Before watching Murdered by My Father, I was concerned as to how the show would depict South Asian people, especially women. As I tweeted, “Hopefully it will not shroud South Asian women with the stereotypical victimhood and will be sensitive to the issues” – that is, the real issues we face in everyday life.
When I watched it, I was pleasantly surprised; it was a powerful, engaging drama which at times was too close to home for comfort. It showed how families can get embroiled in the control of women with devastating effects when women reject an arranged marriage and choose to form an intimate relationship. I congratulate all who were involved in the making of it.
But why was my initial response guarded? Why was I worried about something that is increasing the visibility of South Asian women on major media platforms and social media? While this important issue needs to be discussed more widely, I can’t help feeling it is, again, another manifestation of the same Orientalist genre: arranged marriage, forced marriage and so-called “honour based violence” that gets dusted down and brought out to prove that South Asian women choose to form relationships that place us solely as victims.
People’s perceptions about arranged marriages have cast an unwelcome shadow over any conversations about my relationships for as long as I can remember. At the age of fifteen, I was talking with my white school friends about what we were going to do after our exams. One of them turned round and declared, “Well, we know that you’re going to have an arranged marriage as soon as you leave school!”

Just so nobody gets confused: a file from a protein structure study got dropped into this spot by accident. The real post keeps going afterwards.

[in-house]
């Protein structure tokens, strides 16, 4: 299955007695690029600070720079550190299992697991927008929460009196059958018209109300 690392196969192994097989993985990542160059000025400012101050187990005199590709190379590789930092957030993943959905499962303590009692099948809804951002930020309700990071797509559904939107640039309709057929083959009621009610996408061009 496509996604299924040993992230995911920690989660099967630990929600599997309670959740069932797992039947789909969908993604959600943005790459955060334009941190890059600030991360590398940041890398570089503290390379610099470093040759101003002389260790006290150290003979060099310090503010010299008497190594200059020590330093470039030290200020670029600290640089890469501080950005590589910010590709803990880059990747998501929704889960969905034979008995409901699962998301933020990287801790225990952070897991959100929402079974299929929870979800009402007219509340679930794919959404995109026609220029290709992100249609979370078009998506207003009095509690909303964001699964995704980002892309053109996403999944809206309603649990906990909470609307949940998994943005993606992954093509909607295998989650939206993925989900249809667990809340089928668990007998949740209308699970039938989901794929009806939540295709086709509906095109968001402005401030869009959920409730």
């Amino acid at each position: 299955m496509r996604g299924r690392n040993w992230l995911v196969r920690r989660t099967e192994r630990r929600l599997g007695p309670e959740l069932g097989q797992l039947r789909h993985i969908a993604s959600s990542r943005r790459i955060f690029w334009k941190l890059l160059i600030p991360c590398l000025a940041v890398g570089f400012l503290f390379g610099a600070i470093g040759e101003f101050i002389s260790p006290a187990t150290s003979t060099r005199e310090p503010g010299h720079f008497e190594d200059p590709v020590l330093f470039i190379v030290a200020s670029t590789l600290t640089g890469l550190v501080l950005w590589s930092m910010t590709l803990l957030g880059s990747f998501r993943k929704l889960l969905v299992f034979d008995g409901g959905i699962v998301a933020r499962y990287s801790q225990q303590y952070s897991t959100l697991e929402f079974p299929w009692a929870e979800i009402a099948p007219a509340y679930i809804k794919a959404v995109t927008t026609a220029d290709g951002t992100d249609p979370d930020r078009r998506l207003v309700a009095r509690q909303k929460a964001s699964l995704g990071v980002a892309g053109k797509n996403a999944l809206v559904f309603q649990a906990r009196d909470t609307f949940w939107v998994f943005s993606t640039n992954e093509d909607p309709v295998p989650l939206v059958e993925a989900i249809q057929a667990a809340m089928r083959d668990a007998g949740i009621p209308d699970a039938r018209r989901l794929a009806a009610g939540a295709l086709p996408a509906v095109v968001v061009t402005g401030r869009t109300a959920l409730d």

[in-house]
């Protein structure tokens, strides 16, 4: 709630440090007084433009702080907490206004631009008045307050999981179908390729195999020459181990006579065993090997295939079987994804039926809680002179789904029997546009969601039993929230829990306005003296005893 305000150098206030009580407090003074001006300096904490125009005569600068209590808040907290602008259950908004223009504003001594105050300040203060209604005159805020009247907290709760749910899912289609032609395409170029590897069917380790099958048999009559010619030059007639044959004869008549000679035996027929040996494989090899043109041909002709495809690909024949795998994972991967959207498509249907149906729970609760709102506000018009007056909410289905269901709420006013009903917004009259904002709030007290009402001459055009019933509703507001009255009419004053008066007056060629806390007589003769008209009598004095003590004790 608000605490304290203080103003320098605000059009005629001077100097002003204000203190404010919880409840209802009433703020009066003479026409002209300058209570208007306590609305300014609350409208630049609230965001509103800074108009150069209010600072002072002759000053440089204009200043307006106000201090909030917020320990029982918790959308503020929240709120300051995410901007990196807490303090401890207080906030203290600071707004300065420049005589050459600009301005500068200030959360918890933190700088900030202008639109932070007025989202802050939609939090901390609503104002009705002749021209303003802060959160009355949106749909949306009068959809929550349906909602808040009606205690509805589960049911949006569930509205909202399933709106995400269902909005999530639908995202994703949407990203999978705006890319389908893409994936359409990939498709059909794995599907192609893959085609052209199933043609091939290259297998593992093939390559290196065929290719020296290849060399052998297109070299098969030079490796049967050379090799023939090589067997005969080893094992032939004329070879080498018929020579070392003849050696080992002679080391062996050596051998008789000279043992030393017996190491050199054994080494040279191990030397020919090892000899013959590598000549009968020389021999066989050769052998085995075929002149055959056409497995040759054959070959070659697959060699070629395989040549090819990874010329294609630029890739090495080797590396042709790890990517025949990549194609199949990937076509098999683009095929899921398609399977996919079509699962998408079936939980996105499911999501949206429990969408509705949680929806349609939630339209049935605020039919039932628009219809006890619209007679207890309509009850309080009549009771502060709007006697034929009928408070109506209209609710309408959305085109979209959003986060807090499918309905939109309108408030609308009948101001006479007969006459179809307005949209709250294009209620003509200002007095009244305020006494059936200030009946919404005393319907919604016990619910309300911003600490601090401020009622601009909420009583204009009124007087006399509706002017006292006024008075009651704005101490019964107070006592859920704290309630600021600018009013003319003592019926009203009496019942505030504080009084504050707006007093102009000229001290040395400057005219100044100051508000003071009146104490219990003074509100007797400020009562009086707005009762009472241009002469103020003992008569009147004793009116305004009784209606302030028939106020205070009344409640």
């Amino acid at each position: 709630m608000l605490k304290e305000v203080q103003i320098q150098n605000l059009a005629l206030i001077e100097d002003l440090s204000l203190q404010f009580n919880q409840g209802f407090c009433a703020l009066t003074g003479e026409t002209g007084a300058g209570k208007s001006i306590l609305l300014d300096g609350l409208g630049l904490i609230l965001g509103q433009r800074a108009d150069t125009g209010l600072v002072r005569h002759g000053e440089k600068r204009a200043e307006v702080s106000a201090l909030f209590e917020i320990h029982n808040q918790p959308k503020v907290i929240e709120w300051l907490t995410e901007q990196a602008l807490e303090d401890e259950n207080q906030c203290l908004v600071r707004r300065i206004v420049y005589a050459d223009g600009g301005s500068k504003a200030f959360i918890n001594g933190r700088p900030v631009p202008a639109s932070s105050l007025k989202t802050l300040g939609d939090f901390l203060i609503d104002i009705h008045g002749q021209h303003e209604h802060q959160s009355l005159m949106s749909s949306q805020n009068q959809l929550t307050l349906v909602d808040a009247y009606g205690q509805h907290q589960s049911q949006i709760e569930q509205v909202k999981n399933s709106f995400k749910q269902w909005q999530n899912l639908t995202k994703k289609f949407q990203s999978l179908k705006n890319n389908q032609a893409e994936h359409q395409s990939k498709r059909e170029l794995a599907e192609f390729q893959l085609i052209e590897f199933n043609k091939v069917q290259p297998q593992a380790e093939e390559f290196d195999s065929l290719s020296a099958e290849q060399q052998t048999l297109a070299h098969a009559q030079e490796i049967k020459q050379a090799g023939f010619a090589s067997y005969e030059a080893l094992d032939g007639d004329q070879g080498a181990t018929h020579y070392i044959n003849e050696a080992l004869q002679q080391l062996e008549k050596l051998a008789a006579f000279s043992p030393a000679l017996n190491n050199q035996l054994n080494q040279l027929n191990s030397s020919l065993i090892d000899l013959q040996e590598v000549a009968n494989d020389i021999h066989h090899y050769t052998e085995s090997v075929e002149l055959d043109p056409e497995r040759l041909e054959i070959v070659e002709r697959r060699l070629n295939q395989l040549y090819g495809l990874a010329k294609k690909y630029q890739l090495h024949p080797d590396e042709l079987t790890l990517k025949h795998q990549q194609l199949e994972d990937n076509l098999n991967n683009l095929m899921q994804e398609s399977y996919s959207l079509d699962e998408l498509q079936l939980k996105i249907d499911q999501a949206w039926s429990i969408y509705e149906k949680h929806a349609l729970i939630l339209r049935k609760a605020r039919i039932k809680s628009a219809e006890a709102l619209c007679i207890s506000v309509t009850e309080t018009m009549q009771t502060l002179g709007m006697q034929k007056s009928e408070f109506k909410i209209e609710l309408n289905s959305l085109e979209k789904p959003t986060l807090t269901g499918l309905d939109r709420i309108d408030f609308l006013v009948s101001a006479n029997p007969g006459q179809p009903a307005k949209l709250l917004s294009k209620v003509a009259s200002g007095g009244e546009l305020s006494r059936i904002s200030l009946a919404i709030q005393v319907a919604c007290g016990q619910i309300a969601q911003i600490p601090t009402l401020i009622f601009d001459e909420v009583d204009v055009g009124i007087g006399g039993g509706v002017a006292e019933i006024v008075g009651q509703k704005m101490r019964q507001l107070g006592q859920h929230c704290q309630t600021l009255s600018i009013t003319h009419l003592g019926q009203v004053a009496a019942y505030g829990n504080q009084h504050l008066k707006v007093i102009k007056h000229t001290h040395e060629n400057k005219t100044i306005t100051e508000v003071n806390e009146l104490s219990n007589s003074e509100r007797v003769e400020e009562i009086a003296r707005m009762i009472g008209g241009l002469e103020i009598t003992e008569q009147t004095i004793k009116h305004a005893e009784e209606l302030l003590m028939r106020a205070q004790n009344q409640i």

This was my first encounter with a record that has been played time and time again, and not by me. In my second year at university my friend, the late Maz Harris, invited me and several others over for a meal. There was a young white couple also attending. After an exchange of pleasantries, the first question they asked me was whether I would have an arranged marriage.
During my final year at university I was interviewed by IBM for a software programmer role. I expected to answer the usual interview questions about how to design and implement software. Instead I was asked if I considered myself to be a “typical Asian woman”. Incensed, I questioned them: “What do you mean, ‘a typical Asian woman’? In fact, what is a ‘typical’ white woman?” Needless to say, I didn’t get the job.
A few weeks ago, I was invited to a party at the home of close friends, where I hoped to have a relaxed evening. No such luck. The conversation was moving swiftly in separate little groups in that nice middle class fashion where people adopt a friendly and engaging façade, when all of a sudden I heard, “Well, you obviously didn’t have an arranged marriage”. All eyes turned to me; there was a sudden silence as everyone waited for my answer.
When I retold this experience to my fifteen-year-old daughter she said, “Mum, you should have just responded with a decisive ‘No!’ and changed the subject”. But I didn’t have the presence of mind at the time. Instead I fell into my usual trap of speaking for and defending my community. In similar situations I always feel as though I am required to speak for all South Asian women to ensure that we are not thought of as completely submissive to and undermined by our partners, always walking three paces behind them.
What I achieve in society as a professional, what sort of parent, wife, sister and daughter I am is irrelevant – I get reduced, primarily by white people, to this singular and inaccurate label of “arranged marriage” due to my appearance.